Despite the incredibly slow start to spring that we’ve had this year (it’s May people!) gardening season is very much upon us. This year our garden is very much our preoccupation, we’ve been talking about it all winter long and now the season is finally here we are keen to get going.
During our winter deliberations we laid out the priorities for the farm and for our family for the growing season. We have an ever increasing number of animals that take up a lot of our time and resources, but neither of us felt that we’d really got a handle on how the garden was going to work. The first year we lived here we put in some seeds and were lucky enough to get some lovely crops. Despite the drought it was a bumper year for tomatoes and salads and we felt that we’d done well.
Last year, however, was a washout, literally and figuratively. The constant and pounding rain washed away seeds, rotted potatoes and drained away the last of the life in the soil. The mud was sodden under our feet and with early frosts and some late season blight carrying away a good part of our tomato crop, it was not a successful year.
This year we have several (and may I say cunning) plans afoot with regards to the garden. Firstly we will be building the first several in a series of raised beds, these will make it easier to garden earlier in the season, will lift plants out of wet ground and will give us the chance to use row covers to create early and late season plants. Secondly, we will be bringing in a few tonnes of soil to fill the beds with. The soil on our land is a mix of clay and loam and has never had any improvements added, it really needs some tlc if we are to expect any nice produce at all. We will begin with fresh compost and will continue next year adding our own rotted cow muck. It takes about 18 months to 2 years for much to rot down enough to plant straight into, so next year we’ll be using the deep piles of poop from this long winter. It’s nice to think we’ll be able to provide our own soil as well as our own meat, milk and veg from our wonderful cows.
Thirdly we’ll be using our polytunnel to bring on seeds and transplants, making it much more likely that our crops will do well outside. We’ll be able to bring things on more quickly and ready an autumnal crop while the summer garden is still in full bloom. I really would like to have plants providing at least some of our food from June to November, not including the preserved foods which will last us right into winter. And fourth (but not least) we are bringing in perennial plants that will continue to grow and provide for many years to come. As well as fruit trees (cherry, pear, elderberry and apple) we have fruit bushes that should begin cropping next year. Though I love going to local pick-your-own’s during the summer months there are fruits such as blackcurrant, blackberry and gooseberry that no one grows in quantity in this area. I’m very much looking forward to making a wide selection of jams and conserves in future years!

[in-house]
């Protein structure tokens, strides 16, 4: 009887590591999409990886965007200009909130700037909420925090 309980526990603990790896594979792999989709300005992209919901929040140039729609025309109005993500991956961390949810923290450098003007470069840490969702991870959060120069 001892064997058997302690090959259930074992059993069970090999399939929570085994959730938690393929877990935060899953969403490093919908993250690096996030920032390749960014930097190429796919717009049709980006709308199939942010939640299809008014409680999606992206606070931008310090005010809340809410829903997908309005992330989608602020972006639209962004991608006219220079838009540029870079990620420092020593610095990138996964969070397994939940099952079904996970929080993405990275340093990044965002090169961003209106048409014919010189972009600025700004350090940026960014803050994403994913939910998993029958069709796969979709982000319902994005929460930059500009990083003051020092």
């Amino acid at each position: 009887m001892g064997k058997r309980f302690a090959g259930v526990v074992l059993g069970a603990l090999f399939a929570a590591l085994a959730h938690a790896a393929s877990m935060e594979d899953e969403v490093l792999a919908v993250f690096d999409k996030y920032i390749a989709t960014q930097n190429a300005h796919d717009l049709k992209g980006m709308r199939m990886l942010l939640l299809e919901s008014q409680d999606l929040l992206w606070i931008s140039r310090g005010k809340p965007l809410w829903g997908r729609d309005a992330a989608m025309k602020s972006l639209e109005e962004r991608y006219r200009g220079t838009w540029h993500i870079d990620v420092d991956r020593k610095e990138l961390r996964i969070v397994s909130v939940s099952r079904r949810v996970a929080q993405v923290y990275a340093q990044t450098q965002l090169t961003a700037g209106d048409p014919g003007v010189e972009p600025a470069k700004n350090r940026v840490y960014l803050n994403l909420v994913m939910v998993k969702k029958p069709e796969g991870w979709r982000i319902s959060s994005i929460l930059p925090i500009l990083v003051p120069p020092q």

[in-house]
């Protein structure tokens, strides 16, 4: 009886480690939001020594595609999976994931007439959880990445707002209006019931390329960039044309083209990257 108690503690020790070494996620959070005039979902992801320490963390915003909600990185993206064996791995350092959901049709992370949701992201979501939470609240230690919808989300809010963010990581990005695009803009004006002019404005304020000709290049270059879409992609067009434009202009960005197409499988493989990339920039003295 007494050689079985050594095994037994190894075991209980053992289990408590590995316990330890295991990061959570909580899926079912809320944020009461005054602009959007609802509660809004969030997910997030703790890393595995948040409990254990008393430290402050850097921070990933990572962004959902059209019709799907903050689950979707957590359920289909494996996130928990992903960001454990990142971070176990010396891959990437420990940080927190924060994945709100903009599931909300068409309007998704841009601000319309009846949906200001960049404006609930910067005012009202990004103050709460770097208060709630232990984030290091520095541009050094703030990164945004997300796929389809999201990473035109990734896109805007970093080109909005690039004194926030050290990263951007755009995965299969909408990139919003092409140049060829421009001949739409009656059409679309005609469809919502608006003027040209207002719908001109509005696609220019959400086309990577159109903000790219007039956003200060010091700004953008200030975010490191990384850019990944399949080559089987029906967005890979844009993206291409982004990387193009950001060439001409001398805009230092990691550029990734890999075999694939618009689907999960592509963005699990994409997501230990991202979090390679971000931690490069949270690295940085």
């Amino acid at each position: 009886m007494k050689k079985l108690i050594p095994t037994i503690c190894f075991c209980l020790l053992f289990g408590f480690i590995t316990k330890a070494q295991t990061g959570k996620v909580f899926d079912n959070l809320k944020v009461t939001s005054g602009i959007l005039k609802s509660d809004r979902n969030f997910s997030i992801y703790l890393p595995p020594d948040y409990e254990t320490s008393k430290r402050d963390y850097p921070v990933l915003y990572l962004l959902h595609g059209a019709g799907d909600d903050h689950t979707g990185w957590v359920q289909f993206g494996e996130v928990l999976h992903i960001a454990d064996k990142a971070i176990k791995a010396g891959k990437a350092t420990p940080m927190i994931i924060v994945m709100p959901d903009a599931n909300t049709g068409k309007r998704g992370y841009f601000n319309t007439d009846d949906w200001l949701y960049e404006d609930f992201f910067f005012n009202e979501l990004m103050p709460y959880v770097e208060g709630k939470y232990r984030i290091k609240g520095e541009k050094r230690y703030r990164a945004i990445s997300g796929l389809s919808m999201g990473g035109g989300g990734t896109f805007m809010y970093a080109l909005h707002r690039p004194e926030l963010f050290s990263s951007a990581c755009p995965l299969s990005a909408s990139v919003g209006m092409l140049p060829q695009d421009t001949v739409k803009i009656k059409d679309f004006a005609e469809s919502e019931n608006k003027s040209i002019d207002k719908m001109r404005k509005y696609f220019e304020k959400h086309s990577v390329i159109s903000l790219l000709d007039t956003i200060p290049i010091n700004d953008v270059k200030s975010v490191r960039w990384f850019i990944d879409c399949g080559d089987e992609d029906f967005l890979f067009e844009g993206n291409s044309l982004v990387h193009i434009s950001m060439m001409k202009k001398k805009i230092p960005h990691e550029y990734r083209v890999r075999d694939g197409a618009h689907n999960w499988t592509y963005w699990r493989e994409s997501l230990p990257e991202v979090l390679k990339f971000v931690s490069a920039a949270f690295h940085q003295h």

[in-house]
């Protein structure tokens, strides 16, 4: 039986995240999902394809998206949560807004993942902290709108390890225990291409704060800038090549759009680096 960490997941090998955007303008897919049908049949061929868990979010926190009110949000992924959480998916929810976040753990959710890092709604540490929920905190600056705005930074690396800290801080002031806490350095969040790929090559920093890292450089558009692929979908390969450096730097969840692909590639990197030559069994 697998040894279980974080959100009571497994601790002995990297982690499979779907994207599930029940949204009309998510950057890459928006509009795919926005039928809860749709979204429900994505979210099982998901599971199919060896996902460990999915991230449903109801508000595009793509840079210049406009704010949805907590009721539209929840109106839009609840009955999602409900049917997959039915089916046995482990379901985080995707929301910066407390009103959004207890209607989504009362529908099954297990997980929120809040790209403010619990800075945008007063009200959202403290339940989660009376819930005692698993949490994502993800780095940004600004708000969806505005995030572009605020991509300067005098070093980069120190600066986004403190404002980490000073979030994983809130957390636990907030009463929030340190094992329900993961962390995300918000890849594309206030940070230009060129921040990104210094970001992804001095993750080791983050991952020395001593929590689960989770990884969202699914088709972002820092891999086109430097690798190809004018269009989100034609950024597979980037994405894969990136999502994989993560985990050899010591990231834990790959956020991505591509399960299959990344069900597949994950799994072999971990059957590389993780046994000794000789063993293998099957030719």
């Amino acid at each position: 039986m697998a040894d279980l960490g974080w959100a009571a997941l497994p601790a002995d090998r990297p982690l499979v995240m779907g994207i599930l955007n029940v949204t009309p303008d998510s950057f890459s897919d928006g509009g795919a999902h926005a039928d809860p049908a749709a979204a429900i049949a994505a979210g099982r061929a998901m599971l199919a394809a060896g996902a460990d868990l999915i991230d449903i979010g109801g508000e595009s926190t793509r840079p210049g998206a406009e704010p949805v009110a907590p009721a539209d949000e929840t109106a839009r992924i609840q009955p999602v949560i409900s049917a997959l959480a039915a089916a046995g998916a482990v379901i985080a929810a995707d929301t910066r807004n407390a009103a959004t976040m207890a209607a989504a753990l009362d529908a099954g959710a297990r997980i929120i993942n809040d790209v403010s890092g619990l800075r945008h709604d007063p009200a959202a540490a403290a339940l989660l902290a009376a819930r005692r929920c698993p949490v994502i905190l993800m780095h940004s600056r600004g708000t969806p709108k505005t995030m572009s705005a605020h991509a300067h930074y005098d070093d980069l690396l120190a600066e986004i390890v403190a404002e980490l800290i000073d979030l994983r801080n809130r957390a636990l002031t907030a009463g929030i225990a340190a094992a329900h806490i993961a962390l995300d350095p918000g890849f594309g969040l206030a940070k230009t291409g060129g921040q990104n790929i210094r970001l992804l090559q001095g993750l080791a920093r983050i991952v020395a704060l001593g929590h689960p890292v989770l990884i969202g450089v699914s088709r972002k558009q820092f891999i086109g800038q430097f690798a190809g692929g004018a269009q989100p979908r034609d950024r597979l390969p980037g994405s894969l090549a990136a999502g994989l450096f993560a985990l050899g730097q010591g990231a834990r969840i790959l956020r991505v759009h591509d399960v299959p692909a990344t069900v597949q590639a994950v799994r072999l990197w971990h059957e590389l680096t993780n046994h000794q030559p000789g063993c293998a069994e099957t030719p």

With all that in mind we’ve begun our seeds indoors, placed by one of our big, south facing windows they’ve fairly shot out of the earth. With the help of my trusty gardening assistant (see above) I’ll be potting on tomatoes today and through the weekend and hope to begin hardening them off soon for a late May/early June planting. We’ve also started peas, beans, leeks and onions. Once the seedlings are potted on, I’ll be planting our indeterminate varieties of tomatoes (I have a bit of a tomato fetish) and some herbs that will be the beginning of an extensive herb garden.
Though each weekend always brings more work than it does hours or energy, we hope to do a bit of a clear out on the polytunnel so that we can begin using it in earnest. I have plans for pots of zucchini and pumpkin as well as some direct sow peas and beans (as well as the transplants that have done so well indoors, in addition to salads and spinach of course. Once the outside beds are in we can begin sowing in earnest and hopefully soon enjoy the green and tasty fruits of our labours. I literally cannot wait, but wait I shall.
So there you go, plans of such ambition and scale that the mind boggles at how we might possibly achieve it all, but with a steady pace and mud firmly packed under our finger nails I believe that we will. Wish us luck my friends, and if you feel like doing a spot of weeding please feel free to drop by. Anytime. Seriously.
5 thoughts on “Seed Season”
That should be Franchi.
Darn auto correct! Yes the seeds have come through beautifully, I can’t wait to try our first 2014 tomatoes!
I wish I could send you some seedlings! I’m pretty sure the beans could be used as an umbrella…